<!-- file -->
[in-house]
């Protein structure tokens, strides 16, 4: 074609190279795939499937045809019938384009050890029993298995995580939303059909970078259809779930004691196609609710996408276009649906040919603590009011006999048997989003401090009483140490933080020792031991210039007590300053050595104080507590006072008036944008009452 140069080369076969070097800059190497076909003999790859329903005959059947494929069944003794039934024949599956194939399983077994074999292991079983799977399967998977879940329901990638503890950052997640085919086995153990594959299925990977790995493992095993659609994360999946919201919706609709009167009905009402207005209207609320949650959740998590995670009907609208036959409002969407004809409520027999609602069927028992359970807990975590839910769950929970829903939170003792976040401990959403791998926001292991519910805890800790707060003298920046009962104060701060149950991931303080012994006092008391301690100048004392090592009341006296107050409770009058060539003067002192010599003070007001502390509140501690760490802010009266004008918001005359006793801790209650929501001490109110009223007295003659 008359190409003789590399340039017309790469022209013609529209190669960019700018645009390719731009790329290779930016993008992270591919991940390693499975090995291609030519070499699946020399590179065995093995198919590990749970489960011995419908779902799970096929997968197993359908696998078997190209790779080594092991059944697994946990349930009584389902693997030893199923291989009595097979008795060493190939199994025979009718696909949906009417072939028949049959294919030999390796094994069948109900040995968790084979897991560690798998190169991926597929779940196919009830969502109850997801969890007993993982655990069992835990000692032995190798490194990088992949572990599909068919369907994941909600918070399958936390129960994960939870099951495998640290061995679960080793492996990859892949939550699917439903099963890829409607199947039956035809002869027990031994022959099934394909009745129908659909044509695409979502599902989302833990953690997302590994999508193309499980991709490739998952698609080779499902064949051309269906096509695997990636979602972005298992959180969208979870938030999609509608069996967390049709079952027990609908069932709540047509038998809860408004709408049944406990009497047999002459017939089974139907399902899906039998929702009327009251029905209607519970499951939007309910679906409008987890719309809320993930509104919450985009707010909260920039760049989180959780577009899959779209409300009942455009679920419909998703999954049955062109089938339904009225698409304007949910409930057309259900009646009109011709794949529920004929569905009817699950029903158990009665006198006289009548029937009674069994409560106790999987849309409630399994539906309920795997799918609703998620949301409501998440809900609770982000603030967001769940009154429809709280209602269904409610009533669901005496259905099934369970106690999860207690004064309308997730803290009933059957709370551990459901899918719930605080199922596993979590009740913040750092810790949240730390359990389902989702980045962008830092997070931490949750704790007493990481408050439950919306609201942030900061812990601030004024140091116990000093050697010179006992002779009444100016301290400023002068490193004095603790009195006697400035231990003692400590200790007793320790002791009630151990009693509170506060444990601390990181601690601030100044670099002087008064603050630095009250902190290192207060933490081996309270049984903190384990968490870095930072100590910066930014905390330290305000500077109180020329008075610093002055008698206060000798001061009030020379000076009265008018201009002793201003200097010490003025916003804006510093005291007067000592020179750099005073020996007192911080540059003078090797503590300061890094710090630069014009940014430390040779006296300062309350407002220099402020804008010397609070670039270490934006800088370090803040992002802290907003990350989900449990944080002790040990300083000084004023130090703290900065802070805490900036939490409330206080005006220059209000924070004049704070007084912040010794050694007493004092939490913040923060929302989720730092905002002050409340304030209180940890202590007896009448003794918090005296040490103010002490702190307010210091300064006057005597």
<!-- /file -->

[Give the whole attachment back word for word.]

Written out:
[in-house]
């Protein structure tokens, strides 16, 4: 074609190279795939499937045809019938384009050890029993298995995580939303059909970078259809779930004691196609609710996408276009649906040919603590009011006999048997989003401090009483140490933080020792031991210039007590300053050595104080507590006072008036944008009452 140069080369076969070097800059190497076909003999790859329903005959059947494929069944003794039934024949599956194939399983077994074999292991079983799977399967998977879940329901990638503890950052997640085919086995153990594959299925990977790995493992095993659609994360999946919201919706609709009167009905009402207005209207609320949650959740998590995670009907609208036959409002969407004809409520027999609602069927028992359970807990975590839910769950929970829903939170003792976040401990959403791998926001292991519910805890800790707060003298920046009962104060701060149950991931303080012994006092008391301690100048004392090592009341006296107050409770009058060539003067002192010599003070007001502390509140501690760490802010009266004008918001005359006793801790209650929501001490109110009223007295003659 008359190409003789590399340039017309790469022209013609529209190669960019700018645009390719731009790329290779930016993008992270591919991940390693499975090995291609030519070499699946020399590179065995093995198919590990749970489960011995419908779902799970096929997968197993359908696998078997190209790779080594092991059944697994946990349930009584389902693997030893199923291989009595097979008795060493190939199994025979009718696909949906009417072939028949049959294919030999390796094994069948109900040995968790084979897991560690798998190169991926597929779940196919009830969502109850997801969890007993993982655990069992835990000692032995190798490194990088992949572990599909068919369907994941909600918070399958936390129960994960939870099951495998640290061995679960080793492996990859892949939550699917439903099963890829409607199947039956035809002869027990031994022959099934394909009745129908659909044509695409979502599902989302833990953690997302590994999508193309499980991709490739998952698609080779499902064949051309269906096509695997990636979602972005298992959180969208979870938030999609509608069996967390049709079952027990609908069932709540047509038998809860408004709408049944406990009497047999002459017939089974139907399902899906039998929702009327009251029905209607519970499951939007309910679906409008987890719309809320993930509104919450985009707010909260920039760049989180959780577009899959779209409300009942455009679920419909998703999954049955062109089938339904009225698409304007949910409930057309259900009646009109011709794949529920004929569905009817699950029903158990009665006198006289009548029937009674069994409560106790999987849309409630399994539906309920795997799918609703998620949301409501998440809900609770982000603030967001769940009154429809709280209602269904409610009533669901005496259905099934369970106690999860207690004064309308997730803290009933059957709370551990459901899918719930605080199922596993979590009740913040750092810790949240730390359990389902989702980045962008830092997070931490949750704790007493990481408050439950919306609201942030900061812990601030004024140091116990000093050697010179006992002779009444100016301290400023002068490193004095603790009195006697400035231990003692400590200790007793320790002791009630151990009693509170506060444990601390990181601690601030100044670099002087008064603050630095009250902190290192207060933490081996309270049984903190384990968490870095930072100590910066930014905390330290305000500077109180020329008075610093002055008698206060000798001061009030020379000076009265008018201009002793201003200097010490003025916003804006510093005291007067000592020179750099005073020996007192911080540059003078090797503590300061890094710090630069014009940014430390040779006296300062309350407002220099402020804008010397609070670039270490934006800088370090803040992002802290907003990350989900449990944080002790040990300083000084004023130090703290900065802070805490900036939490409330206080005006220059209000924070004049704070007084912040010794050694007493004092939490913040923060929302989720730092905002002050409340304030209180940890202590007896009448003794918090005296040490103010002490702190307010210091300064006057005597």